CHAPTER XI. THE LAST STAGE OF THE CIVIL WAR
The first and most obvious work which now lay before Henry was the conquest of England, and the plans which had been earlier formed for this object and deferred by these events were at once taken up. By the end of June the young bridegroom was at Barfleur preparing to cross the channel with an invading force. But he was not to be permitted to enjoy his new fortunes unchallenged. Louis VII in particular had reasons for interfering, and the law was on his side. The heiress Eleanor had no right to marry without the consent of her feudal suzerain. A summons, it is said, was at once served on Henry to appear before the king's court and answer for his conduct, and this summons, which Henry refused to obey, was supported by a new coalition. Louis and Eustace were again in alliance, and they were joined by Henry's own brother Geoffrey, who could make considerable trouble in the south of Henry's lands, by Robert of Dreux, Count of Perche, and by Eustace's cousin Henry, Count of Champagne. Stephen's brother Theobald had died at the beginning of the year, and his great dominions had been divided, Champagne and Blois being once more separated, never to be reunited until they were absorbed at different dates into the royal domain. This coalition was strong enough to check Henry's plan of an invasion of England, but it did not prove a serious danger, though the allies are said to have formed a plan for the partition of all the Angevin empire among themselves. For some reason their campaign does not seem to have been vigorously pushed. The young duke was able to force his brother to come to terms, and he succeeded in patching up a rather insecure truce with King Louis. On this, however, he dared to rely enough - or perhaps he trusted to the situation as he understood it - to venture at last, in January, 1153, on his long-deferred expedition to recover his mother's kingdom. Stephen had begun the siege of the important fortress of Wallingford, and a new call for aid had come over to Normandy from the hard-pressed garrison.
In the meantime, during the same days when the divorce and remarriage of Eleanor of Aquitaine were making such a change in the power and prospects of his competitor for the crown, Stephen had made a new attempt to secure the possession of that crown firmly to his son Eustace. A meeting of the great council of the kingdom, or of that part which obeyed Stephen, was called at London early in April, 1152. This body was asked to sanction the immediate consecration of Eustace as king. The barons who were present were ready to agree, and they swore allegiance to him and probably did homage, which was as far as the barons by themselves could go. The prelates, however, under the lead of the Archbishop of Canterbury, - Henry of Winchester is not mentioned in this case, - flatly refused to perform the consecration. The papal prohibition of any such act still held good, and the clergy of England had been given, as they would recall the past, no reason to disobey the pope in the interests of King Stephen. The king, in great anger, appealed to force against them, but without avail. Temporary imprisonment of the prelates at the council, in a house together, even temporary confiscation of the baronies of some of them, did not move them, and Stephen was obliged to postpone his plan once more. The archbishop again escaped to the continent to await the course of events, and Stephen appealed to the sword to gain some new advantage to balance this decided rebuff. Then followed the vigorous siege of Wallingford, which called Henry into England at the beginning of January.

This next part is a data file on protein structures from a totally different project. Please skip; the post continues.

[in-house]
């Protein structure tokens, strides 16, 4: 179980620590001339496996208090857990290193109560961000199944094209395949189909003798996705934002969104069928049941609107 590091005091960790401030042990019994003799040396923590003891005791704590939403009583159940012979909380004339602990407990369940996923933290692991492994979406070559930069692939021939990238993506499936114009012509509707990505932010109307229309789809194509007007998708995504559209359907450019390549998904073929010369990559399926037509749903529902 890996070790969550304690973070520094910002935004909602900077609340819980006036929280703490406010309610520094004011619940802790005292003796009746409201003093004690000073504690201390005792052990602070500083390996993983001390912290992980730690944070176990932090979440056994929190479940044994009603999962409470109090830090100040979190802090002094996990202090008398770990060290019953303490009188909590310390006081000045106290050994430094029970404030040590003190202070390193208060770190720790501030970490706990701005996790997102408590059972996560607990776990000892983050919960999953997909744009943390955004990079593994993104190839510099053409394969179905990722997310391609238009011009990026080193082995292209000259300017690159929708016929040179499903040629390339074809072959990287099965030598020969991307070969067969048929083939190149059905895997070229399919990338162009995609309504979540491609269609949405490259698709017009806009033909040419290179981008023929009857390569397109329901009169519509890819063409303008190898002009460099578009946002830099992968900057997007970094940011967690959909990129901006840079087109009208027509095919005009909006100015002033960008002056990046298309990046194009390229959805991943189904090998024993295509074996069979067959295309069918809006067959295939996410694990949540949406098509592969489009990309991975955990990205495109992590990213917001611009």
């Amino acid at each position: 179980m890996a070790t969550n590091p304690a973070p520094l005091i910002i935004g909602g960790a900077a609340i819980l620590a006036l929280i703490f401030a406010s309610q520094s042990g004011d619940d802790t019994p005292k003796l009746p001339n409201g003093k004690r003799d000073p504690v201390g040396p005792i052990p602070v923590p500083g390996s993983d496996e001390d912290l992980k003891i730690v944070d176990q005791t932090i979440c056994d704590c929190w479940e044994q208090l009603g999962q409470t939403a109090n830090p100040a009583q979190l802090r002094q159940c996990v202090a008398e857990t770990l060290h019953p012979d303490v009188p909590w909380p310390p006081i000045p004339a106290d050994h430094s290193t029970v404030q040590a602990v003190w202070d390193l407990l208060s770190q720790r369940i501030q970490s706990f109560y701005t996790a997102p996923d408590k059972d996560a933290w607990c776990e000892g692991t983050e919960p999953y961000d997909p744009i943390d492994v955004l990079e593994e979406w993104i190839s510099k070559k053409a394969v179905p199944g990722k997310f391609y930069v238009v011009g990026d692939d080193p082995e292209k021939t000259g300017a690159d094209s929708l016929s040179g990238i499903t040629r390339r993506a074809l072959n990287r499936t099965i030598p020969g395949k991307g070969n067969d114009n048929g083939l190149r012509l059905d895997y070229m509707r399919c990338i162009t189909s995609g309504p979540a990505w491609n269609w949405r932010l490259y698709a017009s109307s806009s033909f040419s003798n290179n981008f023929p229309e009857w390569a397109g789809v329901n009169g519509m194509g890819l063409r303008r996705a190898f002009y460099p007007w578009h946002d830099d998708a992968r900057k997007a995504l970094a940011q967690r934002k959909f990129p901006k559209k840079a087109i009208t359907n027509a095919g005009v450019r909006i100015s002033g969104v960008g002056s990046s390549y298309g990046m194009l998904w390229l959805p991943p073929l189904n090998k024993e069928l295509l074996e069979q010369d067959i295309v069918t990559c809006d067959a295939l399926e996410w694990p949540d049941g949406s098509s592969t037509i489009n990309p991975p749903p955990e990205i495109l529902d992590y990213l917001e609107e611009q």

The force which Henry brought with him crossed the channel in thirty-six ships, and was estimated at the time at 140 men-at-arms and 3000 foot-soldiers, a very respectable army for that day; but the duke's friends in England very likely formed their ideas of the army he would bring from the breadth of his territories, and they expressed their disappointment. Henry was to win England, however, not by an invasion, but by the skill of his management and by the influence of events which worked for him here as on the continent without an effort of his own. Now it was that Ralph of Chester performed his final change of sides and sold to Henry, at the highest price which treason reached in any transaction of this long and favourable time, the aid which was so necessary to the Angevin success. Henry's first attempt was against the important castle of Malmesbury, midway between Bristol and Wallingford, and Stephen was not able to prevent its fall. Then the garrison of Wallingford was relieved, and the intrenched position of Stephen's forces over against the castle was invested. The king came up with an army to protect his men, and would gladly have joined battle and settled the question on the spot, but once more his barons refused to fight. They desired nothing less than the victory of one of the rivals, which would bring the chance of a strong royal power and of their subjection to it. Apparently Henry's barons held the same view of the case, and assisted in forcing the leaders to agree to a brief truce, the advantage of which would in reality fall wholly to Henry.